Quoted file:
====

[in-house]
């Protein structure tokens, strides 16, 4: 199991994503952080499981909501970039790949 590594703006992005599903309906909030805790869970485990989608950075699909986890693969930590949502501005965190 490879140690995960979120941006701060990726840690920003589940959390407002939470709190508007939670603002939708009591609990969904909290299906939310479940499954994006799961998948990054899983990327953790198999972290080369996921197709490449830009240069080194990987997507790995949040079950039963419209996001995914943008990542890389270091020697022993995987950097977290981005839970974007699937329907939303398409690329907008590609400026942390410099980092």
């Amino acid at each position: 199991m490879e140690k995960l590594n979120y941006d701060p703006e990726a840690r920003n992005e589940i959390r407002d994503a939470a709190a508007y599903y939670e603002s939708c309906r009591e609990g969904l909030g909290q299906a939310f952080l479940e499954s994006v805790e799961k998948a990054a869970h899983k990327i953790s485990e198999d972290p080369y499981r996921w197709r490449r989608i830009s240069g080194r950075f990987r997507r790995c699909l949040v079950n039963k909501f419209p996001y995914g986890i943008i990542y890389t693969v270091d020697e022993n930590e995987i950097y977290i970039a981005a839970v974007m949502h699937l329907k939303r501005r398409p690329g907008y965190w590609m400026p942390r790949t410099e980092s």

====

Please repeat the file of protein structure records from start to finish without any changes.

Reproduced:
[in-house]
């Protein structure tokens, strides 16, 4: 199991994503952080499981909501970039790949 590594703006992005599903309906909030805790869970485990989608950075699909986890693969930590949502501005965190 490879140690995960979120941006701060990726840690920003589940959390407002939470709190508007939670603002939708009591609990969904909290299906939310479940499954994006799961998948990054899983990327953790198999972290080369996921197709490449830009240069080194990987997507790995949040079950039963419209996001995914943008990542890389270091020697022993995987950097977290981005839970974007699937329907939303398409690329907008590609400026942390410099980092």
């Amino acid at each position: 199991m490879e140690k995960l590594n979120y941006d701060p703006e990726a840690r920003n992005e589940i959390r407002d994503a939470a709190a508007y599903y939670e603002s939708c309906r009591e609990g969904l909030g909290q299906a939310f952080l479940e499954s994006v805790e799961k998948a990054a869970h899983k990327i953790s485990e198999d972290p080369y499981r996921w197709r490449r989608i830009s240069g080194r950075f990987r997507r790995c699909l949040v079950n039963k909501f419209p996001y995914g986890i943008i990542y890389t693969v270091d020697e022993n930590e995987i950097y977290i970039a981005a839970v974007m949502h699937l329907k939303r501005r398409p690329g907008y965190w590609m400026p942390r790949t410099e980092s």